"Nearly all editors are men and women who would vastly prefer to write than to edit. A successful writer, as the late Ray Long once pointed out, has the freest vocation in the world. Armed only with paper, pencils, or typewriter, the writer can go anywhere, live anywhere, and be independent of office hours. If his work is good enough, he can command a much larger income than any editor who ever lived." — Harford Powel, Jr., onetime editor of Harper's Bazaar, Collier's, and the Youth's Companion, in the book "How to Write for a Living" (1937).
On this day (July 26) in 1956, The American Magazine announced that it would cease publication after 80 years, with its August issue. It had been founded in 1876 as Frank Leslie's Popular Monthly and went through several wildly different editorial incarnations in the decades that followed, including muckraking in the early 20th century and cheerleading for big business in the years leading up to the Great Depression. At the end it was more of a general-interest title, with reported circulation of 2-plus million.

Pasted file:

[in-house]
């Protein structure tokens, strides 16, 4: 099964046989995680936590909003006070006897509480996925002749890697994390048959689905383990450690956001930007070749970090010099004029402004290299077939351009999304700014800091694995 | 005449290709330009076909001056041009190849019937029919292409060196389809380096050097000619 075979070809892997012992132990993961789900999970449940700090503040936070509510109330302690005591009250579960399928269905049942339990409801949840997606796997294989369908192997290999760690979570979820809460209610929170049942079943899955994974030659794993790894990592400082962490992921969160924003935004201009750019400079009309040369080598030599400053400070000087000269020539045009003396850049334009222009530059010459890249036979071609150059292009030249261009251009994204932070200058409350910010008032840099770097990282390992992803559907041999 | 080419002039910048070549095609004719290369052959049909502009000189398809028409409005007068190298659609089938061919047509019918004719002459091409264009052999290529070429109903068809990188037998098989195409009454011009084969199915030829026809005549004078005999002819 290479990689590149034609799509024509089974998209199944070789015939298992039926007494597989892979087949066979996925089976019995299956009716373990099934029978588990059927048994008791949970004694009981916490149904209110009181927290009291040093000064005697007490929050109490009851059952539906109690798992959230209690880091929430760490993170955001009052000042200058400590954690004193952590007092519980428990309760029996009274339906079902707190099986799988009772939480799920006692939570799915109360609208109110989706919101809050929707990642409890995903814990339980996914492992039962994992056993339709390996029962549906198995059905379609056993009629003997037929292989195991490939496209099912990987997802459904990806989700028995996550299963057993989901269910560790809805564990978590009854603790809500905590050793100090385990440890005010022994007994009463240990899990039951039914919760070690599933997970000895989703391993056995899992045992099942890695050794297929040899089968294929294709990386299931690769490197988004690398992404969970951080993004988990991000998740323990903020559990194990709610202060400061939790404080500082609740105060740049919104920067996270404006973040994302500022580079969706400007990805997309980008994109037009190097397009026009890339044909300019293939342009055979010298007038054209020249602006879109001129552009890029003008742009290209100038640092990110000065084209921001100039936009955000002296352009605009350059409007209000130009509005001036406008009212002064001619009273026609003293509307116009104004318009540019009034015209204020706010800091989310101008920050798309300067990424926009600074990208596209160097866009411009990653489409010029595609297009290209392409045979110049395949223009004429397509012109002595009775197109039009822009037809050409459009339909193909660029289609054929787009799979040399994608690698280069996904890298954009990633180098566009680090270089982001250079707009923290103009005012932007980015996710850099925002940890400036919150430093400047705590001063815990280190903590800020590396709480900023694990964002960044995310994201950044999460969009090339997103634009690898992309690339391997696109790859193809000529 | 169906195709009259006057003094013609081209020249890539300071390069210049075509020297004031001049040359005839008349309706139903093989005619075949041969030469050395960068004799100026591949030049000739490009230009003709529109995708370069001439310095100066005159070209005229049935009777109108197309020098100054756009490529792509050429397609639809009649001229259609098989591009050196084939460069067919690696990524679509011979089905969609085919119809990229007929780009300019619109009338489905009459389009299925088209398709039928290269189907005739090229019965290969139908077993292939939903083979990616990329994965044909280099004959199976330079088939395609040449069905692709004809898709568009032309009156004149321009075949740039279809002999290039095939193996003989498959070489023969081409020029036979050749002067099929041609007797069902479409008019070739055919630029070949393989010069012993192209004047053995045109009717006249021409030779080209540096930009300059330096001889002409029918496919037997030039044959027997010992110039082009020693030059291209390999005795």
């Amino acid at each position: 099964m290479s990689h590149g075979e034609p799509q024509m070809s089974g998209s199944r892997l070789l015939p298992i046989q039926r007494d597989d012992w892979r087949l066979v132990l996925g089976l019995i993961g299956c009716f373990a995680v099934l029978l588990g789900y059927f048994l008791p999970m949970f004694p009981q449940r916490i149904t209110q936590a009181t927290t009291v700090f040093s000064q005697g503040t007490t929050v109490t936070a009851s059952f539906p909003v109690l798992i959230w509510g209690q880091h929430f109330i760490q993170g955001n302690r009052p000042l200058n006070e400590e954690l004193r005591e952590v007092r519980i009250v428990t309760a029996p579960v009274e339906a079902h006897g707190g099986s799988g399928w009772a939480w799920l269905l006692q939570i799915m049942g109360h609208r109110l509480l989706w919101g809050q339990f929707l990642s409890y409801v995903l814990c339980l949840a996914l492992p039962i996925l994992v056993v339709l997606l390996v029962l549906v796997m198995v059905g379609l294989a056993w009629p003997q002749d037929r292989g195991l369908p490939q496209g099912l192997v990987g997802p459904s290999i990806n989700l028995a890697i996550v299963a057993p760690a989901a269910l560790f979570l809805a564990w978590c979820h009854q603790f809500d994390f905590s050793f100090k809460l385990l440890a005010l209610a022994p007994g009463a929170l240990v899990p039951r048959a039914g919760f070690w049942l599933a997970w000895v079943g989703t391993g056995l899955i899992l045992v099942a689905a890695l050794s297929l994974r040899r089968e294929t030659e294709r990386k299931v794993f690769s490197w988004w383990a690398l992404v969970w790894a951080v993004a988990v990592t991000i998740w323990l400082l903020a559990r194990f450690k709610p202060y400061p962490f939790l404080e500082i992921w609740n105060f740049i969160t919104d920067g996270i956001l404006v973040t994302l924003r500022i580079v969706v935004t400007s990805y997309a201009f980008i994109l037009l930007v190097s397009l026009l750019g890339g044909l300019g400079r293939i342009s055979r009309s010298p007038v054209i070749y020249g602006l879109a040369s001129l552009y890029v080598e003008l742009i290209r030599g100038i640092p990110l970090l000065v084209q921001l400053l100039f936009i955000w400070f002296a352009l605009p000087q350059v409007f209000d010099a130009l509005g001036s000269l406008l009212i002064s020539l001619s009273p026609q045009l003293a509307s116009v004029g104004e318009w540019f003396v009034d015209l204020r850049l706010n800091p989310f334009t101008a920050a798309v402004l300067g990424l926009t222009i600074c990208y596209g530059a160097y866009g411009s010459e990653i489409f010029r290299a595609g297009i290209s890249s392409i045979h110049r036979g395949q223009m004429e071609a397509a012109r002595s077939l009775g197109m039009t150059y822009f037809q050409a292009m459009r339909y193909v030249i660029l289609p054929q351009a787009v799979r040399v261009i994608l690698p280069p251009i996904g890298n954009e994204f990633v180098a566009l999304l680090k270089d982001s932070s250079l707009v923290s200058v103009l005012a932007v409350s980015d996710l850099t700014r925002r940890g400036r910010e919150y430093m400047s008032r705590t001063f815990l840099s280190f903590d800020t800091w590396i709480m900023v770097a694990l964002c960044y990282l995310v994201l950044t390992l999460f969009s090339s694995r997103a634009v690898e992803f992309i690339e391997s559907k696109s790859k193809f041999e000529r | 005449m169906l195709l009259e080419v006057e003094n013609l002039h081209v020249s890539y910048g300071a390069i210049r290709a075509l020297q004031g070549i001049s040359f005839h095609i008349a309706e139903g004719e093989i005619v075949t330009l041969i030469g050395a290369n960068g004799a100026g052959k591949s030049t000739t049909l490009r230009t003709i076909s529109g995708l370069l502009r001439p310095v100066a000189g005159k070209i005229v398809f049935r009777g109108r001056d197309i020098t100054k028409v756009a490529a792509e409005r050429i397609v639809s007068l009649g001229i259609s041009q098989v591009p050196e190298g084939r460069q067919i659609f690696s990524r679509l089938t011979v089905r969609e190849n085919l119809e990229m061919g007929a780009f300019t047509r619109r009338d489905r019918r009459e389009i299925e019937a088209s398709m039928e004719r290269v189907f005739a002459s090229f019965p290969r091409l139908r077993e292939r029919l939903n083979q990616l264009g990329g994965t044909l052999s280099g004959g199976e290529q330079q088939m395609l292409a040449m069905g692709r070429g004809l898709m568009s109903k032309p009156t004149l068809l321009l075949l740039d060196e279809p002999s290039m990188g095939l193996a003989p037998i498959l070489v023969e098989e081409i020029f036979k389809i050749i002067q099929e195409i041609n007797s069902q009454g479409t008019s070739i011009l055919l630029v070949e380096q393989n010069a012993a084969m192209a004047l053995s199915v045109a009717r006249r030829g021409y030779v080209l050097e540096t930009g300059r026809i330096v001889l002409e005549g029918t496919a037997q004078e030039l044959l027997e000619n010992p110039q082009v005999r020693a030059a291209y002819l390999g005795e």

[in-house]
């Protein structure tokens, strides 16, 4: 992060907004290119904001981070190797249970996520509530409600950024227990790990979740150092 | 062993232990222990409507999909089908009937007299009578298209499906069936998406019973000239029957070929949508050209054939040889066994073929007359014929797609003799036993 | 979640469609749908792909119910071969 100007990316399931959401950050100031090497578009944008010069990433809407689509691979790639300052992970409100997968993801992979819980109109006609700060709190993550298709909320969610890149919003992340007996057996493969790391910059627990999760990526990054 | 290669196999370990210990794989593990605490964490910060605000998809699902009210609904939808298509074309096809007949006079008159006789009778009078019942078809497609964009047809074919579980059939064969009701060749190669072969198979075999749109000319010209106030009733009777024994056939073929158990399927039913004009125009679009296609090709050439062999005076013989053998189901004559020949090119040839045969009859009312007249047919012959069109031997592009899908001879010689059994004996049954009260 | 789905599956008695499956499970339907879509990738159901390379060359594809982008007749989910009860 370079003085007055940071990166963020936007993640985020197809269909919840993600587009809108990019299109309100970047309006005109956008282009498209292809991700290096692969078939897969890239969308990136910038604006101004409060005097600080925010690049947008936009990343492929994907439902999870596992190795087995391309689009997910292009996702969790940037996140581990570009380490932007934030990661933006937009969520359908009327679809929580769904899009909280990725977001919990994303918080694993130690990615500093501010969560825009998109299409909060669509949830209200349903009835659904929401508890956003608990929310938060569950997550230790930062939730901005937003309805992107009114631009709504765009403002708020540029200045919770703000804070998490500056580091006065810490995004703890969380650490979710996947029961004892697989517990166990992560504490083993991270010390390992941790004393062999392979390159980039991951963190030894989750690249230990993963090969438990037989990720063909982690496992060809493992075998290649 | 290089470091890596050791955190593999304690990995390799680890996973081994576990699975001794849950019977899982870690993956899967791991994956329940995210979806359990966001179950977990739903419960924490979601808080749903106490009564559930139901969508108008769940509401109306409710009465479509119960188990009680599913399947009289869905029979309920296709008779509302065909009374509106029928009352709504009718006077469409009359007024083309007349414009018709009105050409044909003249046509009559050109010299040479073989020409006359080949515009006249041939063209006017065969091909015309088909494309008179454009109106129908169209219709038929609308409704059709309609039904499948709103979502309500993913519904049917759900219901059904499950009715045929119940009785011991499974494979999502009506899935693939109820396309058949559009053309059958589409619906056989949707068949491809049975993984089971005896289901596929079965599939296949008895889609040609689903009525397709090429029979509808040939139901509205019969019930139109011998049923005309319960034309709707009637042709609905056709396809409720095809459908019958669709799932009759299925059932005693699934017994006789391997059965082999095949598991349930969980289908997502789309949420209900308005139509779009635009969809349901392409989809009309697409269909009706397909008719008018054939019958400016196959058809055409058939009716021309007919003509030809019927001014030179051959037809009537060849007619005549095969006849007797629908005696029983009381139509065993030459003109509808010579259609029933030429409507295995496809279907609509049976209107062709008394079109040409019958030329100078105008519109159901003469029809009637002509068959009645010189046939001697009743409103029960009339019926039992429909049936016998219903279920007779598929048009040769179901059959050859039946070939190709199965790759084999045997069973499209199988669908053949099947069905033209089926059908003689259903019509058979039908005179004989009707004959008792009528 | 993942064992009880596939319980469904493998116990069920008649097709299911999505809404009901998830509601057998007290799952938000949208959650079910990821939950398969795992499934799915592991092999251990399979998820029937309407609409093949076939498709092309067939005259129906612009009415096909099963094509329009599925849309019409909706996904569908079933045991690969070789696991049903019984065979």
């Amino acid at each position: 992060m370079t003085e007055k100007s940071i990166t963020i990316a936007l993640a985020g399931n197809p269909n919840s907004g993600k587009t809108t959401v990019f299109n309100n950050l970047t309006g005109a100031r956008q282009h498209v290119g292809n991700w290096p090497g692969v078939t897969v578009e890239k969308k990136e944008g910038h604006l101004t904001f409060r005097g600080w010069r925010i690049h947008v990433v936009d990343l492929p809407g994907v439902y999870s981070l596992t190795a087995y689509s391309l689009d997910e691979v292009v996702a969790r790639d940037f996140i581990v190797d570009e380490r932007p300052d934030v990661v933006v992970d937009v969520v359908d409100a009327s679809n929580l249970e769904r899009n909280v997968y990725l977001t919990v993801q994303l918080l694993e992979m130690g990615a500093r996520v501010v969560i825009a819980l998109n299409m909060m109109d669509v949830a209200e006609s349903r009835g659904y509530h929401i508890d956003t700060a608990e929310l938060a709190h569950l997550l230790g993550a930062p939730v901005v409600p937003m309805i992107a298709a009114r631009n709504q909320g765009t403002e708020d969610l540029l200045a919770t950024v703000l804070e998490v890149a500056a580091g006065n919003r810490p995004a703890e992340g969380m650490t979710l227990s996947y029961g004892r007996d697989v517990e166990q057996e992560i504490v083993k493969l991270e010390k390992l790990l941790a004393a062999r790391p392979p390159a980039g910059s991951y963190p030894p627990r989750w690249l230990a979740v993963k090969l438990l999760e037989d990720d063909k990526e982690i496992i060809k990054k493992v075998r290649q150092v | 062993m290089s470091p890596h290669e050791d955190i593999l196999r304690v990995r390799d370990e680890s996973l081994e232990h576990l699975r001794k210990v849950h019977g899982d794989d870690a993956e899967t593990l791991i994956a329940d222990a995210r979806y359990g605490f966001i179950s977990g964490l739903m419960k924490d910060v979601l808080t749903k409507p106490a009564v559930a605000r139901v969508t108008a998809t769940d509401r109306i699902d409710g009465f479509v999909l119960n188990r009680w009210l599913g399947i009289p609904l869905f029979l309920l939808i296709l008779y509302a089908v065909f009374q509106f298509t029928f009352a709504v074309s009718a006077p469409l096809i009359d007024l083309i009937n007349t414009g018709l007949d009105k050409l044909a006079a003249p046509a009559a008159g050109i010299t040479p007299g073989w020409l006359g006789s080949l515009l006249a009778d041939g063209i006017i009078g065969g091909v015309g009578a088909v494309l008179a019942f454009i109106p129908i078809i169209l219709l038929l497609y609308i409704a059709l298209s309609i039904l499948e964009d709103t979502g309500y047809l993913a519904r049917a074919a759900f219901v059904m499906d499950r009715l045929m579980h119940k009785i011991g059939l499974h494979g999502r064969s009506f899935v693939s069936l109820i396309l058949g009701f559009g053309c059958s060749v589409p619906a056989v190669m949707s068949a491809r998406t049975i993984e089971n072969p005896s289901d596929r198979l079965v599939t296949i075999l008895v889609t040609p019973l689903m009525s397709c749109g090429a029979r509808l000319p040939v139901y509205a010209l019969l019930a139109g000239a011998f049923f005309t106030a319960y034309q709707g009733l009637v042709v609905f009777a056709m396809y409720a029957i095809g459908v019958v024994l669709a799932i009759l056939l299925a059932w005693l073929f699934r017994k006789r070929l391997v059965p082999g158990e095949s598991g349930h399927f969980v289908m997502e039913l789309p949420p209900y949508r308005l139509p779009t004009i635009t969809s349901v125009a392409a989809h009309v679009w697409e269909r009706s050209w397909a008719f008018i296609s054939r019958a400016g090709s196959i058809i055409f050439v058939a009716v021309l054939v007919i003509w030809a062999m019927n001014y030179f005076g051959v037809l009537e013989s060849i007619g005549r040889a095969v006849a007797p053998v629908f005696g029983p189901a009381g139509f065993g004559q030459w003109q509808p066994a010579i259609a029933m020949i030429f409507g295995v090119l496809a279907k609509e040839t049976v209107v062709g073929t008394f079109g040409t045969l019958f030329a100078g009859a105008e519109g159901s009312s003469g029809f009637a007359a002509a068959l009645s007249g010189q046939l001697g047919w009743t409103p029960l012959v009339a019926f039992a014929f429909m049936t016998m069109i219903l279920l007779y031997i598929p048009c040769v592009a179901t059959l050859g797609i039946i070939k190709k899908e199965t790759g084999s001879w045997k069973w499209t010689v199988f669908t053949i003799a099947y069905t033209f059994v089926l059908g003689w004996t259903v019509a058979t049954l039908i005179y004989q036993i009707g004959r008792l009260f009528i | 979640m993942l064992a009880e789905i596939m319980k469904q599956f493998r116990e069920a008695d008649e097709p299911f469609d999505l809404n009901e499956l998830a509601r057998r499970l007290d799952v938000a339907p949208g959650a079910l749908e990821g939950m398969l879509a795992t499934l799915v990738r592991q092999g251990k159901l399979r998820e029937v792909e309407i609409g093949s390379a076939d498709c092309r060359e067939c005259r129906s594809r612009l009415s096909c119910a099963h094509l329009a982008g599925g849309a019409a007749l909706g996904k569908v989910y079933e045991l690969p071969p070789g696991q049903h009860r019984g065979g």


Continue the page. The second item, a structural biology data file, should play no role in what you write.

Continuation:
Last week, for anyone who might be interested, I listed some of the online newspaper archives I've found useful in collecting information on magazines and their editors. The following general reference books are also helpful, especially in tracing the history of a particular magazine or editor over time:
Next time: More books.
Two other important editors who share Hibbs's birthday: Ruth Whitney, the highly respected editor of Glamour magazine for an astonishing 31 years (born in 1928) and Albert Shaw of Review of Reviews (born in 1857).
"[T]here are so many inexperienced and inept editors in the magazine business these days that what starts out as a competent piece often appears as a horror, and the writer is blamed by the unfortunate reader for the editor's bad grammar, lack of taste, and stupidity." — Richard Gehman, a well-known and famously prolific freelancer of his day, in his 1959 book "How to Write and Sell Magazine Articles."